Blazure and Sjoerd Duiker, associate professor of soil management and applied soil physics, spoke to tour participants about cover-crop research projects and no-till cropping systems. They are two of the co-authors of a printed "Soil Health" guide for landowners that presents 14 tested field-crop and forage-crop production practices. Tour participants received copies of the guide, which was produced as a partnership among Penn State Extension, USDA Natural Resources Conservation Service, Capital Resource Conservation and Development group and Clinton County Conservation District.

Visitors also observed the farms' field-crop and forage-crop acreage, which featured the integration of cover crops with no-till, a strategy being refined by several research initiatives. Duiker spoke on the findings of a multi-year program that yielded high adoption rates of cover-crop use on small Pennsylvania dairy farms by using educational outreach with a high level of cost efficiency.

"For cover crops and soil health improvement practices in general, I believe outreach is a very sound approach," said Duiker. "I really appreciate the partnership we have with the farmers and with organizations like the conservation districts. When you develop a common vision and work toward that, a lot can be achieved."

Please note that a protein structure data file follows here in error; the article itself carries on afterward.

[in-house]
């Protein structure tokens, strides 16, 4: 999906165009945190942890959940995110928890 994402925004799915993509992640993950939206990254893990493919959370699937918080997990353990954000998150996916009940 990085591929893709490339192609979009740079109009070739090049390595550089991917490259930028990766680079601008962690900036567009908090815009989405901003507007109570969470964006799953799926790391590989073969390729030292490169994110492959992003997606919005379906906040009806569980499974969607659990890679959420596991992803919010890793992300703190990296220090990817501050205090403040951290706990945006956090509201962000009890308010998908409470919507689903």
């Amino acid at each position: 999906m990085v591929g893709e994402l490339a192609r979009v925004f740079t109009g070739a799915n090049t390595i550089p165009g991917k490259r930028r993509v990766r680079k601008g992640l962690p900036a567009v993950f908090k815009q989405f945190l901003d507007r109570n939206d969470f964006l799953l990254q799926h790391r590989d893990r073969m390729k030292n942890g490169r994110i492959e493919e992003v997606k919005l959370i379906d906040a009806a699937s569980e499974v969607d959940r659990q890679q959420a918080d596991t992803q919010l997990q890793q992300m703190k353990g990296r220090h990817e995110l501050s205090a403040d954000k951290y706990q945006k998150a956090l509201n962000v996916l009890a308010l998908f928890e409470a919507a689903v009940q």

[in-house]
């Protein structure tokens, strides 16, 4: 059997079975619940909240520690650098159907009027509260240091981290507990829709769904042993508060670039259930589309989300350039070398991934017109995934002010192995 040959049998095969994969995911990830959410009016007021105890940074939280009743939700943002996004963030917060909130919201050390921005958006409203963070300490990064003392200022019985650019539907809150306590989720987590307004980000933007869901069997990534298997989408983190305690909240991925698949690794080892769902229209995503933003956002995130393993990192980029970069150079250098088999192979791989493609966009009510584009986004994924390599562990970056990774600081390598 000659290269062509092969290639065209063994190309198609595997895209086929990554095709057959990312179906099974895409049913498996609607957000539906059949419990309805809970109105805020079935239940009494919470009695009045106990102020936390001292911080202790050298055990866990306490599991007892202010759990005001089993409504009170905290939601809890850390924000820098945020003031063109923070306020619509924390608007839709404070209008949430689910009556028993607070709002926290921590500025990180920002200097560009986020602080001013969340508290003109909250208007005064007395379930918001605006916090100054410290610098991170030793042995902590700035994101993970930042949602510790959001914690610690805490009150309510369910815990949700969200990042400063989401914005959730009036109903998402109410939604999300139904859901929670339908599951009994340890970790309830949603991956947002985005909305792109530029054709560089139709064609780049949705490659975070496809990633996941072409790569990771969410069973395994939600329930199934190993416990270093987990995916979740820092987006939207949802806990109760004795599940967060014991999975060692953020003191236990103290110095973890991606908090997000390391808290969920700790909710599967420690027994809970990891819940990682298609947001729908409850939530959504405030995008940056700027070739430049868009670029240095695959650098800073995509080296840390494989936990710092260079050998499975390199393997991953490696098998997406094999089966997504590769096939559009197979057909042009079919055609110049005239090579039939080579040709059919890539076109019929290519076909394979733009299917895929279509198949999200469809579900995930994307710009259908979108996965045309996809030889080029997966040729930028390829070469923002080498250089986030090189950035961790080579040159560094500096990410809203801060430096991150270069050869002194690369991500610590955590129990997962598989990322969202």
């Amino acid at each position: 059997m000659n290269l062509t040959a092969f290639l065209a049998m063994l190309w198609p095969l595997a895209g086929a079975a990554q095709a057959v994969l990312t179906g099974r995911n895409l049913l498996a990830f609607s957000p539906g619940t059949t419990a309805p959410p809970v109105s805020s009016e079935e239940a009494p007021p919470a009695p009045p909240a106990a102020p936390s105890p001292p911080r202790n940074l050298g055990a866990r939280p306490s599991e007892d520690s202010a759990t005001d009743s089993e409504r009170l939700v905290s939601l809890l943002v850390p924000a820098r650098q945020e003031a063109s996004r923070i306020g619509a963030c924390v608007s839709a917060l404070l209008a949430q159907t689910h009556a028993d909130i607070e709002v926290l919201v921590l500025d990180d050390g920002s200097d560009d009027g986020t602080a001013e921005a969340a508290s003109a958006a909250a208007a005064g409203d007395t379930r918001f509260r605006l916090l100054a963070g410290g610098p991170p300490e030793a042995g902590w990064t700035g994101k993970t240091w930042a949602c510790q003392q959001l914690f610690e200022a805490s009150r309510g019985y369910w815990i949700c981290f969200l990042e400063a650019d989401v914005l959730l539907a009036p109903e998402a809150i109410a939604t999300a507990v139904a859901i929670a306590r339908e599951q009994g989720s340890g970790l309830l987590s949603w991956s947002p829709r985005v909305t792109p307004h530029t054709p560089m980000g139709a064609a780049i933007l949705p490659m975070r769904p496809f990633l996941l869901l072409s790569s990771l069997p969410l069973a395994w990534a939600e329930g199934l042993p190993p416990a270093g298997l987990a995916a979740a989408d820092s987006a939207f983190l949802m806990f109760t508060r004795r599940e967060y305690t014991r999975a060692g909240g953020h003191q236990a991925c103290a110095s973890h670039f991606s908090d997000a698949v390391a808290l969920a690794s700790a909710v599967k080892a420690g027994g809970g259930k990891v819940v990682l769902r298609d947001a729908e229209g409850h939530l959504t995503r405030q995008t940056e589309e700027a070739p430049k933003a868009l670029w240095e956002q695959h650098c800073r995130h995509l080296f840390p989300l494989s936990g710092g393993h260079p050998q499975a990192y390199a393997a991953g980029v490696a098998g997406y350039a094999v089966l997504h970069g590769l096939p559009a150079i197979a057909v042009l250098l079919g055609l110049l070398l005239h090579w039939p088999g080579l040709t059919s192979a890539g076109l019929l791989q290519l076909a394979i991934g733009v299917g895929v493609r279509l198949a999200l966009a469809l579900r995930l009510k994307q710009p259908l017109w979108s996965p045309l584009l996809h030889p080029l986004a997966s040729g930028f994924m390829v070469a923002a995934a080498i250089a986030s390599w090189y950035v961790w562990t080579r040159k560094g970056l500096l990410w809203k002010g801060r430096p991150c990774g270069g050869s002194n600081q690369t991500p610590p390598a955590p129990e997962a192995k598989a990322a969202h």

research tour

Tour participants learn about the value that cover crop rotations offer in managing field crop pests during the Penn State Agricultural Research Tour.

Image: Michael Houtz

Other tour discussions led by Penn State agronomy and entomology researchers focused on farm management resources, such as nutrient index calculations that assist producers with conservation planning, and additional field techniques that work in concert with no-till farming and cover crops. Integrated pest management strategies and cover crops were reviewed for their potential to control slug pests and promote beneficial pest predators such as ground beetles. Tour participants also were introduced to the concept of "planting green," or planting spring cash crops into a standing winter cover crop, rather than dispatching the cover crop before spring planting; this practice is being studied for potential soil health and pest management benefits.